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12:11 AM Sat, Jan. 19th

PV Planning and Zoning board backs Antelope Park zoning revision

Meeting draws capacity crowd opposing project, traffic study

The Dec. 10 Planning and Zoning Commission meeting drew about 250 people to the auditorium in the Prescott Valley Public Library. (Sue Tone/Tribune)

The Dec. 10 Planning and Zoning Commission meeting drew about 250 people to the auditorium in the Prescott Valley Public Library. (Sue Tone/Tribune)

With about 250 people filling the auditorium in the Prescott Valley Public Library to capacity at the Dec. 10 Planning and Zoning Commission meeting, commissioners listened as close to 30 residents spoke either in opposition to a rezoning request or with concerns about evacuation routes in the Antelope Park development north of Highway 89A.

Many held signs calling for the town to “Stick to 2025 General Plan.” The issue of General Plan amendments was not on the P&Z agenda, and therefore no comments on the General Plan were allowed during the Public Hearing, said P&Z Chair Matt Zurcher.

After hearing from numerous residents over the course of two hours, commissioners unanimously recommended the town council approve the zoning map change from RCU-70 (Residential, Single Family Rural) to R1L-10 PAD (Residential, Single Family Limited Planned Area Development) on four acres.

Increased traffic and emergency evacuation topped the list of concerns most residents expressed. In fact, near the end of the public hearing, Pronghorn resident Ben Snyder offered to conduct and pay for an emergency evacuation study for the town.

The development, like several others in Prescott Valley including StoneRidge and Quailwood, has a single ingress and egress. Antelope Park, a gated community, does plan for a locked gate at an emergency exit at the northeastern portion of Parcel B that will connect with Antelope Meadows Drive.

Central Arizona Fire and Medical Authority and town staff have signed off on the plan; however, residents mentioned their concern that the plan has only the one emergency exit.

“The reason we did not extend a roadway to the north to Antelope Meadows Drive, is it would be a very expensive thing to do; we have that drainage channel to go over. This is all about the economics to be able to make the project work,” Project Developer David Maguire said, resulting in a rumble from the audience.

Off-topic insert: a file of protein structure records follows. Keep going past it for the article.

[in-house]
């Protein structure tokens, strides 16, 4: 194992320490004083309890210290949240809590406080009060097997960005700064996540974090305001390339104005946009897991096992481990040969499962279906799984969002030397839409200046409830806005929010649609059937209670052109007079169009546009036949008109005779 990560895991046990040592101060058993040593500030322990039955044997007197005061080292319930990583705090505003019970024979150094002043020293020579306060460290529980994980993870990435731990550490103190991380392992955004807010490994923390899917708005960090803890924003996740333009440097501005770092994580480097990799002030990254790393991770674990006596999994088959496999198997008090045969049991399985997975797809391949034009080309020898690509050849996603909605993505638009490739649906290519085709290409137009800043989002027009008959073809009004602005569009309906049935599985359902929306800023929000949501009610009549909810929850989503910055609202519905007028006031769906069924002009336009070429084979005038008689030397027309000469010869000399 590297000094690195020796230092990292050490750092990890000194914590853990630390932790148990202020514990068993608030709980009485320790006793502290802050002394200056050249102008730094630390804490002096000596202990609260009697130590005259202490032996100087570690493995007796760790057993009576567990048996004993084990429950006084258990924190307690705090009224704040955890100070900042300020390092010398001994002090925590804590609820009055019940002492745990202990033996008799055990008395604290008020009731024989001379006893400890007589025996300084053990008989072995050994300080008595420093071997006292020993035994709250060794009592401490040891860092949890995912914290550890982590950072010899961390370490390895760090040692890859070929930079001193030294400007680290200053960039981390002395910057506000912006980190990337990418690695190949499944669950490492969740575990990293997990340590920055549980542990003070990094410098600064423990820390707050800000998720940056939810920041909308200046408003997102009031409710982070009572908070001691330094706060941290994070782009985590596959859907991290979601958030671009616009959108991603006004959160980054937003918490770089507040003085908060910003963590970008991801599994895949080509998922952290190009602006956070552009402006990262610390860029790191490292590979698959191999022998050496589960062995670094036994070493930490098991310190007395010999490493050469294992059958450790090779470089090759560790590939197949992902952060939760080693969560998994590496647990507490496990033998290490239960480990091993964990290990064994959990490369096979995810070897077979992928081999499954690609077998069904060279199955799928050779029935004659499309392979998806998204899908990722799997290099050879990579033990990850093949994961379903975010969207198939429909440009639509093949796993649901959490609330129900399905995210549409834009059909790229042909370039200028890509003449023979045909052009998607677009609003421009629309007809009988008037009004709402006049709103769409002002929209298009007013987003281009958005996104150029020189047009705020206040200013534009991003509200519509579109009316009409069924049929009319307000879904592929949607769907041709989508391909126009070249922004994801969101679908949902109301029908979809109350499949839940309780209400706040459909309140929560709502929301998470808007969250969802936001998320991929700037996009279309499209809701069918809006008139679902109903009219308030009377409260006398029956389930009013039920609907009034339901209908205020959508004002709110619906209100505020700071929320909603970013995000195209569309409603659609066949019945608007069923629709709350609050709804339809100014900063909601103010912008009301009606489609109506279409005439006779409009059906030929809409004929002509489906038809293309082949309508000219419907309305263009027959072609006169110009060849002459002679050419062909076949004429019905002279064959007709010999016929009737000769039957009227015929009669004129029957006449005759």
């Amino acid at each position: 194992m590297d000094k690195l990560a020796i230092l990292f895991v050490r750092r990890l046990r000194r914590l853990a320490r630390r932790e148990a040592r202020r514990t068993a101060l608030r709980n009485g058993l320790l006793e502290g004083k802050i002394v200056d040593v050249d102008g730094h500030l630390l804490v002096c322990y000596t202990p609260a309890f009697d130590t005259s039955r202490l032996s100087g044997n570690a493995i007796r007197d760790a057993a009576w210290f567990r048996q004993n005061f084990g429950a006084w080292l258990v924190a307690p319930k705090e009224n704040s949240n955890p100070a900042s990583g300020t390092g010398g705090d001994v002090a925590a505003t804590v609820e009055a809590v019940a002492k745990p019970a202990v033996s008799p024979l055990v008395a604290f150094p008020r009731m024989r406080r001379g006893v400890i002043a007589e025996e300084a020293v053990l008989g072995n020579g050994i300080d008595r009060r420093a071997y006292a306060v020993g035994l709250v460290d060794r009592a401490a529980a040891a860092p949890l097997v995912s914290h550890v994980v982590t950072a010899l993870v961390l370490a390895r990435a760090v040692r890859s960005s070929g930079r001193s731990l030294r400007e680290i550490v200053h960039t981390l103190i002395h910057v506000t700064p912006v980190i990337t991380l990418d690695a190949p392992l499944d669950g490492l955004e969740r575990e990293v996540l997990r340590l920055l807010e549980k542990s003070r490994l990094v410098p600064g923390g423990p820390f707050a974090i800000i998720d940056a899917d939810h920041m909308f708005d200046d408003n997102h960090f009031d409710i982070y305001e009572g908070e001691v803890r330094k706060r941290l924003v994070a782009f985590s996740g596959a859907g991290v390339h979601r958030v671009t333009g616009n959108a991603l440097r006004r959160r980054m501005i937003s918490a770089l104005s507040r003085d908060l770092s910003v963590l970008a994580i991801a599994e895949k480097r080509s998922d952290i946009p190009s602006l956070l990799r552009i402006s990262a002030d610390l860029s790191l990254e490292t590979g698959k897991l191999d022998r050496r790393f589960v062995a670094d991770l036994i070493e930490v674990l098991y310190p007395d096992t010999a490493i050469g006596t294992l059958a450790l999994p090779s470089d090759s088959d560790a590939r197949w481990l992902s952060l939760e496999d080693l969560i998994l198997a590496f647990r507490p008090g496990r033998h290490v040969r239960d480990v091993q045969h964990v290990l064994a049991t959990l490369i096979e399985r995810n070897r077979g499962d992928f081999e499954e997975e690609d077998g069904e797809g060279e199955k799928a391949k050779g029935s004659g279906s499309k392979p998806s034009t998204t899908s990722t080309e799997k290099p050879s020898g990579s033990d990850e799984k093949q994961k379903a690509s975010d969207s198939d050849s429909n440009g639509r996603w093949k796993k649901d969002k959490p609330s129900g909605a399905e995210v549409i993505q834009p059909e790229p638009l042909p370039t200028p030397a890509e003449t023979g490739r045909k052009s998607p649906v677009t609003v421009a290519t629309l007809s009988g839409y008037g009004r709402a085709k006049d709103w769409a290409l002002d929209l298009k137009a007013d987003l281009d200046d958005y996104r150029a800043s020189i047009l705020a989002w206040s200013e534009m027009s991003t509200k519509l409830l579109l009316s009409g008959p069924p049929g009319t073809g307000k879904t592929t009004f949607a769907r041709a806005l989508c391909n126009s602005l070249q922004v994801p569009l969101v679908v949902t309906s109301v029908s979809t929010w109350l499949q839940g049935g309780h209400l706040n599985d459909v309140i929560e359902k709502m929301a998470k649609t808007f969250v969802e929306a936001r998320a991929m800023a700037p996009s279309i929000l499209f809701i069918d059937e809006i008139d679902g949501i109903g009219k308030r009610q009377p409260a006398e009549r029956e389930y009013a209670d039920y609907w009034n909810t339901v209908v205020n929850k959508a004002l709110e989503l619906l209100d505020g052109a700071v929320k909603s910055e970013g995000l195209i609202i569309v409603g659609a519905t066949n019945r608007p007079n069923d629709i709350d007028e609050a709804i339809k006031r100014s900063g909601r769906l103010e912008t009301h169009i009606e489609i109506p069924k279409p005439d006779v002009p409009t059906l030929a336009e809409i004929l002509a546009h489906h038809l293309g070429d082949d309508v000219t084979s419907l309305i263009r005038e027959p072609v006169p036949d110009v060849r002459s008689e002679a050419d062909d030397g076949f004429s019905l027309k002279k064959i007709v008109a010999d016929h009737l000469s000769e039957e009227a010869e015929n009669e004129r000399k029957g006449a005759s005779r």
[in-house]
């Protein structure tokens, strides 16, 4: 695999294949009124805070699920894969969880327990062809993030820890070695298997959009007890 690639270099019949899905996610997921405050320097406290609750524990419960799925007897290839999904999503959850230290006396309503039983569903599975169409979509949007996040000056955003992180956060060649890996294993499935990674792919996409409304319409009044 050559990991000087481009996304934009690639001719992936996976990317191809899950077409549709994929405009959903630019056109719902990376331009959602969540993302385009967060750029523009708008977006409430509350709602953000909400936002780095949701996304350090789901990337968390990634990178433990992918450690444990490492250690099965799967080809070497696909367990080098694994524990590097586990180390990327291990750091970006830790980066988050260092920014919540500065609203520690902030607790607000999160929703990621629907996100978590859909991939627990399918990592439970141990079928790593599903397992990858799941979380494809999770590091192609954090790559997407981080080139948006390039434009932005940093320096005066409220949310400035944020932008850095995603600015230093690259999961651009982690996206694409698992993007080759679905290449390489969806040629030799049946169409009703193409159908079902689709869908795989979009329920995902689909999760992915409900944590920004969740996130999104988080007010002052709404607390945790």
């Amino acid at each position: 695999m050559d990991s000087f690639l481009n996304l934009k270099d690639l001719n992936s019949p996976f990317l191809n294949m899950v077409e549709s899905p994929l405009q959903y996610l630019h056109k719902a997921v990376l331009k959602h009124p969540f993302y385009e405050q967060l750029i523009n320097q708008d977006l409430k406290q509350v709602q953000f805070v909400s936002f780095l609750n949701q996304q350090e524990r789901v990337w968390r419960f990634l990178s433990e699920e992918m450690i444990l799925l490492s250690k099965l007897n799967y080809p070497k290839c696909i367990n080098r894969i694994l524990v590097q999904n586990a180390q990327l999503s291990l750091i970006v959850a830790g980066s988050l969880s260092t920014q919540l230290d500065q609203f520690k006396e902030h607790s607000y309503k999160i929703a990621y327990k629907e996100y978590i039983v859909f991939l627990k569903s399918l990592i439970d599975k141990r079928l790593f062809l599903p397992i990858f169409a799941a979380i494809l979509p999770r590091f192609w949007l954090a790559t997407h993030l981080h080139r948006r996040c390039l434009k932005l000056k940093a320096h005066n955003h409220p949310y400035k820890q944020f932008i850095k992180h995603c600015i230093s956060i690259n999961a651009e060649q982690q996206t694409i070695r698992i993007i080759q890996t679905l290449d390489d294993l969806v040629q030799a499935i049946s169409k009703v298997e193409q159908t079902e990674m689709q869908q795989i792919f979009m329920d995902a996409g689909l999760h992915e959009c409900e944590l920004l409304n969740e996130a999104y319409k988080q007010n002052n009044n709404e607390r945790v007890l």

He added that a roadway to the north at that location wouldn’t do a lot for circulation because traffic goes the opposite direction toward Viewpoint Drive.

“An evacuation study is much more important than a traffic impact study,” said resident Dennis Royalty, who reminded the commissioners of the trapped, burned cars in Paradise, California; and he requested an evacuation plan prior to the commissioners making a recommendation.

“Please remember that Antelope Meadows is a very long road, very long, that leads to Pronghorn Ranch Parkway or Coyote Springs Road. Antelope Meadows is the only way out of Pronghorn Ranch for most of our residents,” Royalty said.

Other speakers from the audience reiterated the concern of a single exit.

Following the meeting, PV Community Development Director Richard Parker said the town has plans to conduct a town-wide evacuation study. Such a study would take months and involve police and fire agencies as well as Yavapai County Sheriff’s Office and Emergency Management Department. Top priority for which parts of the town to study first would be based on fuel loads, and Antelope Meadows may or may not be near the top of the list.

TRAFFIC, MEETINGS

The Traffic Impact Analysis identified roadway improvements constructed in phases, which includes a widening of Viewpoint Drive from Highway 89A to Pronghorn Ranch Parkway during the first phase.

Residents also mentioned prior public meetings as being inadequate to gain information. Several requested a delay in the commission’s decision until another meeting for the community could take place.

The first public meeting was closed down by the fire marshal after 45 minutes because the venue was inadequate for the number of people who showed up. The second took place in an open forum in the Transportation Facility of the Humboldt Unified School District, and lasted four hours. Some residents objected to this meeting as they were unable to hear the four speakers answer questions because of the crowds.

HISTORY

Town of Prescott Valley Planner Joe Scott introduced the request for rezoning of four acres on Parcel B of the Pronghorn Ranch, and presented background on the zoning. In 1999, the town annexed the site with an RCU-70 zoning. In 2006, the town rezoned 60 acres of the property to RIL-10 PAD. In 2007, the town rezoned 30 acres to C2-PAD with a Planned Development Plan (PDP) for commercial development.

On Monday’s agenda was a request from Maguire to revise Parcel B, four acres, from RCU-70 to R1L-10, and requested a revised PDP for 189 lots on 62 acres located on both sides of Pronghorn Ranch Parkway, south of Antelope Meadows Drive.

The existing General Plan places a low-density land use on both parcels, R1L-10 PAD. The revised PDP includes 189 single-family detached residential lots on the 62 acres, about three units per acre. R1L-10 PAD use allows up to four units per acre.

The revision includes an updated Certificate of Assured Water Supply through the Arizona Department of Water Resources. Prescott Valley has no involvement with water supply within its developments, said P&Z Chair Zurcher.